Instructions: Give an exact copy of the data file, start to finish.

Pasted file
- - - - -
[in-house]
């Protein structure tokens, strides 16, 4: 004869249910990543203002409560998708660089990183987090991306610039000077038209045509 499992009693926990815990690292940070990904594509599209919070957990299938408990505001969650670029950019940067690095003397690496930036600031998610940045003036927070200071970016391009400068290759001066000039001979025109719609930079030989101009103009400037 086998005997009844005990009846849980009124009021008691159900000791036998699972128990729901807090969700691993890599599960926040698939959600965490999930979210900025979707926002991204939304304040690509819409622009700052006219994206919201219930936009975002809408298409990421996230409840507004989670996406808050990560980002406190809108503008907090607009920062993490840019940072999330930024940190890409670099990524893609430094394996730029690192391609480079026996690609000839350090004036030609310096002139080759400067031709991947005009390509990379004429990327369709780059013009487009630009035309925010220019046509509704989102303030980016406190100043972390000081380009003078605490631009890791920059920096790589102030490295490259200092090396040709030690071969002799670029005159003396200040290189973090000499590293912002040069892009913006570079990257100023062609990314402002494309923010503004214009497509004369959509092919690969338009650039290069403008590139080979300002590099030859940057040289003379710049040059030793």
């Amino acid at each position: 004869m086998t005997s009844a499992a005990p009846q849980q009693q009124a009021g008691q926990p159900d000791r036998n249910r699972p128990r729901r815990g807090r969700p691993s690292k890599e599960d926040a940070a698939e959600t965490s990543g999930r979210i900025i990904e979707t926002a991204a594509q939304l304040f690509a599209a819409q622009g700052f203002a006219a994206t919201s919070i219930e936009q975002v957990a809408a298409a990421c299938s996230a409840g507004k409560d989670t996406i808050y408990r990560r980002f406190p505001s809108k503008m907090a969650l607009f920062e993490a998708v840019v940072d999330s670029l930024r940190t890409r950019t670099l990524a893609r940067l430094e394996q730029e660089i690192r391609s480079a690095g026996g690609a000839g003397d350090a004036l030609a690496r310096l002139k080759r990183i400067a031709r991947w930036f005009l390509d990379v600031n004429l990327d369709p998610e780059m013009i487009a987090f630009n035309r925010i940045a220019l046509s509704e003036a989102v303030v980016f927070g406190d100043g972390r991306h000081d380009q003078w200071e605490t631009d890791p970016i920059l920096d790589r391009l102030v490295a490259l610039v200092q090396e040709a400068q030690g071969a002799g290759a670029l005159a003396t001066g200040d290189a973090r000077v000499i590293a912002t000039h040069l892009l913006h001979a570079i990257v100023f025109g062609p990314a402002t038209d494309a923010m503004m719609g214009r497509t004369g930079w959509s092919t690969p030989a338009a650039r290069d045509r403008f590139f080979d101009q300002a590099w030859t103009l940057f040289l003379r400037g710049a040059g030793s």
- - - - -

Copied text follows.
[in-house]
């Protein structure tokens, strides 16, 4: 004869249910990543203002409560998708660089990183987090991306610039000077038209045509 499992009693926990815990690292940070990904594509599209919070957990299938408990505001969650670029950019940067690095003397690496930036600031998610940045003036927070200071970016391009400068290759001066000039001979025109719609930079030989101009103009400037 086998005997009844005990009846849980009124009021008691159900000791036998699972128990729901807090969700691993890599599960926040698939959600965490999930979210900025979707926002991204939304304040690509819409622009700052006219994206919201219930936009975002809408298409990421996230409840507004989670996406808050990560980002406190809108503008907090607009920062993490840019940072999330930024940190890409670099990524893609430094394996730029690192391609480079026996690609000839350090004036030609310096002139080759400067031709991947005009390509990379004429990327369709780059013009487009630009035309925010220019046509509704989102303030980016406190100043972390000081380009003078605490631009890791920059920096790589102030490295490259200092090396040709030690071969002799670029005159003396200040290189973090000499590293912002040069892009913006570079990257100023062609990314402002494309923010503004214009497509004369959509092919690969338009650039290069403008590139080979300002590099030859940057040289003379710049040059030793």
């Amino acid at each position: 004869m086998t005997s009844a499992a005990p009846q849980q009693q009124a009021g008691q926990p159900d000791r036998n249910r699972p128990r729901r815990g807090r969700p691993s690292k890599e599960d926040a940070a698939e959600t965490s990543g999930r979210i900025i990904e979707t926002a991204a594509q939304l304040f690509a599209a819409q622009g700052f203002a006219a994206t919201s919070i219930e936009q975002v957990a809408a298409a990421c299938s996230a409840g507004k409560d989670t996406i808050y408990r990560r980002f406190p505001s809108k503008m907090a969650l607009f920062e993490a998708v840019v940072d999330s670029l930024r940190t890409r950019t670099l990524a893609r940067l430094e394996q730029e660089i690192r391609s480079a690095g026996g690609a000839g003397d350090a004036l030609a690496r310096l002139k080759r990183i400067a031709r991947w930036f005009l390509d990379v600031n004429l990327d369709p998610e780059m013009i487009a987090f630009n035309r925010i940045a220019l046509s509704e003036a989102v303030v980016f927070g406190d100043g972390r991306h000081d380009q003078w200071e605490t631009d890791p970016i920059l920096d790589r391009l102030v490295a490259l610039v200092q090396e040709a400068q030690g071969a002799g290759a670029l005159a003396t001066g200040d290189a973090r000077v000499i590293a912002t000039h040069l892009l913006h001979a570079i990257v100023f025109g062609p990314a402002t038209d494309a923010m503004m719609g214009r497509t004369g930079w959509s092919t690969p030989a338009a650039r290069d045509r403008f590139f080979d101009q300002a590099w030859t103009l940057f040289l003379r400037g710049a040059g030793s």